UZBEKISTAN: Bookburning, fines and jail used against Jehovah's Witnesses
Forum 18 News Service has learnt that two Jehovah's Witnesses have been fined a month's wages for "failing to observe the prescribed manner of communicating religious doctrine" and their literature, including a copy of the New Testament, has been sentenced to be burnt. Judge Jamila Khojanova told Forum 18 that " "if we hadn't made the decision to have the literature destroyed, then Khojbayev and Ajigilev would have started distributing it again and we cannot allow that.". Forum 18 pointed out that this literature is not illegal, and so the bookburning is illegal. Another Jehovah's Witness has been sentenced to three days in jail. These sentences are part of a continuing pattern of persecution throughout Uzbekistan, in which the NSS (National Security Service) secret police have threatened "to work on the Jehovah's Witnesses in earnest".
Judge Khojanova strongly defended the court ruling. "The Jehovah's Witness organisation is not registered in the republic of Karakalpakstan and therefore may not preach on the territory of the republic," she told Forum 18 from Takhiatash on 11 February. When Forum 18 commented that "Awake!", "Watchtower" and especially "The New Testament" were not forbidden in Uzbekistan and that therefore the decision to have them destroyed was unlawful, Khojanova responded "if we hadn't made the decision to have the literature destroyed, then Khojbayev and Ajigilev would have started distributing it again and we cannot allow that." "The confiscated literature will most likely be burnt, but the Jehovah's Witnesses can try and appeal against the decision within 10 days," Khojanova told Forum 18.
These repressive sentences against Jehovah's Witnesses are part of a continuing pattern of persecution throughout Uzbekistan, in which the NSS (National Security Service) secret police have threatened "to work on the Jehovah's Witnesses in earnest" (see F18News 28 January 2003 http://www.forum18.org/Archive.php?article_id=237 ).
Forum 18 has also learnt that at Pastdargomsy district criminal court in Juma, Samarkand (Samarqand) region (western Uzbekistan) a Jehovah's Witness from Samarkand, Aliakbar Davranov, was sentenced to three days of administrative arrest, this, like the sentences in Takhiatash, also being under article 241. "I went to the town of Juma on business on 4 December 2003, and at about 6 o'clock in the evening I went to see my friend Damil Mukharamov, who lives on Nadirabegim street," Davranov wrote in his protest to the chairman of the Samarkand regional court. "There were six people at his house, whom I know because they are fellow-believers who, like me, preach the faith of Jehovah's Witnesses, which is an international religious organisation. I was delighted to meet them and we started to talk about things to do with the Bible, as all Jehovah's Witnesses do throughout the world, not just in Samarkand region. I didn't entice anyone, or teach, or in particular force anyone to come to Mukharamov's house."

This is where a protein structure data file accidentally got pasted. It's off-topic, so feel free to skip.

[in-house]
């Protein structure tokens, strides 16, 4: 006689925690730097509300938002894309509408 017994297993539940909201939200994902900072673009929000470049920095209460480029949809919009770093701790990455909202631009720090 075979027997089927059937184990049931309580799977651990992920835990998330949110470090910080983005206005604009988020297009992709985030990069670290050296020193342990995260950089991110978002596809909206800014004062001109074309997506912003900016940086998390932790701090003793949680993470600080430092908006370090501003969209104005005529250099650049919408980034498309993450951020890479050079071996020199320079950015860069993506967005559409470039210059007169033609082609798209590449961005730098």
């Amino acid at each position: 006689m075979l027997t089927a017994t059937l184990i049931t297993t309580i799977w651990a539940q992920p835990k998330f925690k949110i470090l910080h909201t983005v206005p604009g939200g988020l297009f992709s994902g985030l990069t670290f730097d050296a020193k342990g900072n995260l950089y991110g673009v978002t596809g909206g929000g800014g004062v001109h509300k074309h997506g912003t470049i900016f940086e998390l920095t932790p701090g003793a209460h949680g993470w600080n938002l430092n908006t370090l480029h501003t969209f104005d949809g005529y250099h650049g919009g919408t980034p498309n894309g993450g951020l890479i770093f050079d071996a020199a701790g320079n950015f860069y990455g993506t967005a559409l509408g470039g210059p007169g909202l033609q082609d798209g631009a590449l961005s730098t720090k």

For more background information see Forum 18's latest religious freedom
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11 February 2004
Ethnic Uzbek Imams leading mosques in southern Kazakhstan have resisted state pressure to come under the 'Spiritual Administration of Muslims in Kazakhstan', Forum 18 News Service has found. Pressure followed a 2002 attempt to change the law on religious associations, which the Constitutional Council ruled contradicted the constitution. Kazakh officials have frequently privately told Forum 18 that the region is the country's "hotbed of Islamic fundamentalism". However, Kyrgyzstan is the only state in Central Asia where Hizb-ut-Tahrir (which seeks to unite Muslims worldwide under the rule of a Caliphate) is not officially banned, and most Hizb-ut-Tahrir members in South Kazakhstan region are ethnic Kazakhs. Commenting on this ethnic difference, a local NGO told Forum 18 that "Uzbeks in Kazakhstan live much better than they do in Uzbekistan," so they "are not interested in seeking open confrontation with the authorities."
10 February 2004
In its survey analysis of religious freedom in Kazakhstan, Forum 18 News Service notes that after restrictive amendments to the religion law were thrown out by the Constitutional Council in April 2002, the religious freedom situation has improved. Muslim, Baptist and Jehovah's Witness communities that did not wish to or failed to get registration had been routinely pressured or fined, but this has now stopped. However, an article of the Administrative Offences Code still prescribes punishment for leaders of unregistered religious communities and allows registered religious communities that hold youth meetings to be banned. Some officials – though not all - still maintain to Forum 18 that registration of religious organisations is compulsory.
28 January 2004
Two female Jehovah's Witnesses, Gulya Boikova and Parakhat Narmanova, have been arrested, insulted and threatened with rape by police in Karshi (Qarshi), Forum 18 News Service has learnt. On 22 January a pending court case against the women was adjourned by Judge Abdukadyr Boibilov, while police gather more evidence. This is one example of the continuing persecution of Jehovah's Witnesses in Uzbekistan, who are the religious minority most frequently victimised by the authorities. Witnesses have been subjected to vicious beatings by police, and a Jehovah's Witness is the only member of a religious minorities to have been sentenced to jail for his religious beliefs. (There are about 6,500 prisoners of conscience from the majority religion, Islam.) The persecution of Jehovah's Witnesses is probably explained by their being the most active religious minority in trying to spread their beliefs, and the Uzbek religion law banning "actions aimed at proselytism".